Photon science opens new frontiers in materials design, healthcare, imaging and basic scienceBy Eleanor Taylor • January 16, 2009
ARGONNE, Ill. — Seen from the air, the storage ring of the Advanced Photon Source (APS) makes up the largest and most distinctive feature of the U.S. Department of Energy's Argonne National Laboratory. The symbolism of its geographic prominence underscores the importance of the APS and the research permitted by the hard X-rays that it produces.
Basic and applied research that employs photon science opens up new frontiers in materials design, healthcare, imaging and basic science. Based on any of a variety of different criteria — number of users, publications or deposits in the Protein Data Bank, for example — the APS stands out as the premier hard X-ray research facility in the Western Hemisphere.
In operation since 1996, the APS produces the brightest X-rays in the Western Hemisphere. In contrast to previous light sources, the APS enables scientists to complete their experiments more quickly, less expensively and at a greater level of detail. The APS currently comprises 34 sectors with more than 100 separate beamlines — all of which operate in parallel. "APS users represent almost all areas of science," said Murray Gibson, associate laboratory director for photon sciences. "Photons from the APS can illuminate everything from archaeological artifacts to next-generation magnetic hard disks."
The APS draws users from scientific organizations, industries and universities around the world. In 2007, the APS hosted 3,412 users from 49 of the 50 states, the District of Columbia and a multitude of foreigh nations. "The APS is important to Argonne because the work that it allows is important to the country," Gibson said. "We're improving American technological competitiveness, economic competitiveness, health and leadership in basic science."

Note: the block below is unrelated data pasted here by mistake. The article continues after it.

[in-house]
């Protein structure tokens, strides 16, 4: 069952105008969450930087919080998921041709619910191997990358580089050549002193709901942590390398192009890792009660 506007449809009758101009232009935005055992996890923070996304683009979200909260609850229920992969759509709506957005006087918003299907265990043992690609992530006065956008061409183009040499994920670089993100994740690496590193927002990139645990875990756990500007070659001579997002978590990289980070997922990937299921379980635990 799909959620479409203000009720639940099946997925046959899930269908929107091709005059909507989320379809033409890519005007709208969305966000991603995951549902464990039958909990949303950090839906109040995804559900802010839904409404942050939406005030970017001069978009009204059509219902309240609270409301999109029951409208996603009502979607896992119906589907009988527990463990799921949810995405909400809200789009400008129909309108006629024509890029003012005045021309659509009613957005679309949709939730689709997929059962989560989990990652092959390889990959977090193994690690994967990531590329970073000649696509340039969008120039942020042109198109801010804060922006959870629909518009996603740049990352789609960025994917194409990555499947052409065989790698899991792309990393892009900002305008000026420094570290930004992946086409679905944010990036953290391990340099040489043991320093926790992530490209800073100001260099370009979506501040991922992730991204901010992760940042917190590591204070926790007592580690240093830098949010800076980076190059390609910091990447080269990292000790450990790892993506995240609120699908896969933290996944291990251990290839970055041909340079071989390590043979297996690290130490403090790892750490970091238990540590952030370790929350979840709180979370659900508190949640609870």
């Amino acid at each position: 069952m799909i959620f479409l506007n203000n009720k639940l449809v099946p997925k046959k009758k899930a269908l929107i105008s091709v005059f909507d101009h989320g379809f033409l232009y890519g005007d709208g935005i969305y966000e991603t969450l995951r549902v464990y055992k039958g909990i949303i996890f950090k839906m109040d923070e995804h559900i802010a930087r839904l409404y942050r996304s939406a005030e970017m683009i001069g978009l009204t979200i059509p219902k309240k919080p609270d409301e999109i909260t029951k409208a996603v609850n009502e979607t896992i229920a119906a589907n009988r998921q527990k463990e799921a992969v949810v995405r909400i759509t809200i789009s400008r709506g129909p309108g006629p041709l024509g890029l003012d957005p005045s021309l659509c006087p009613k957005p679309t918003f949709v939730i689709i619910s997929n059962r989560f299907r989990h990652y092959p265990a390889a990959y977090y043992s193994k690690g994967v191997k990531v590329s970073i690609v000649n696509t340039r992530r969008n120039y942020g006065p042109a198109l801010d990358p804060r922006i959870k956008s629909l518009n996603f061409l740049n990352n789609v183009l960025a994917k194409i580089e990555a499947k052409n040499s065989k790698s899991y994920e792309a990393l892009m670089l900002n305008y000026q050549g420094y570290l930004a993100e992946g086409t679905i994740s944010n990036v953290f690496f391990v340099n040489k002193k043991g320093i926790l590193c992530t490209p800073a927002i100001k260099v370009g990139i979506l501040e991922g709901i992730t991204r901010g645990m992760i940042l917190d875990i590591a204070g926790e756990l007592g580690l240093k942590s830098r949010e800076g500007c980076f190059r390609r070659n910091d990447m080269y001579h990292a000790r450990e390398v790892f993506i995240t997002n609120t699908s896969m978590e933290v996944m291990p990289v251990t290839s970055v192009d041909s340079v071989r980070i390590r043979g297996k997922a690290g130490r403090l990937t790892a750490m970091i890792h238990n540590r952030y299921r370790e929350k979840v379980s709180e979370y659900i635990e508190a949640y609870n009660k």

Since its opening, the APS has constantly evolved, adding new beamlines and additional capabilities. In 2006, Argonne opened the Center for Nanoscale Materials, a leading-edge nanotechnology facility located on the APS ring. The X-rays produced by the APS reveal new information about never-before-seen tiny structures.
Gibson hopes to continue to expand the APS with a $300 to $400 million upgrade that would take place within the next five years. With this funding from the Department of Energy, the APS could add many new beamlines, improve the performance of the accelerator and overhaul its now 13-year-old infrastructure. "A commitment to the APS upgrade could revolutionize the tools that are available to the researchers coming to the APS from all over the world," Gibson said. "This facility's unique capabilities and reputation for excellence make it a great candidate for future investment."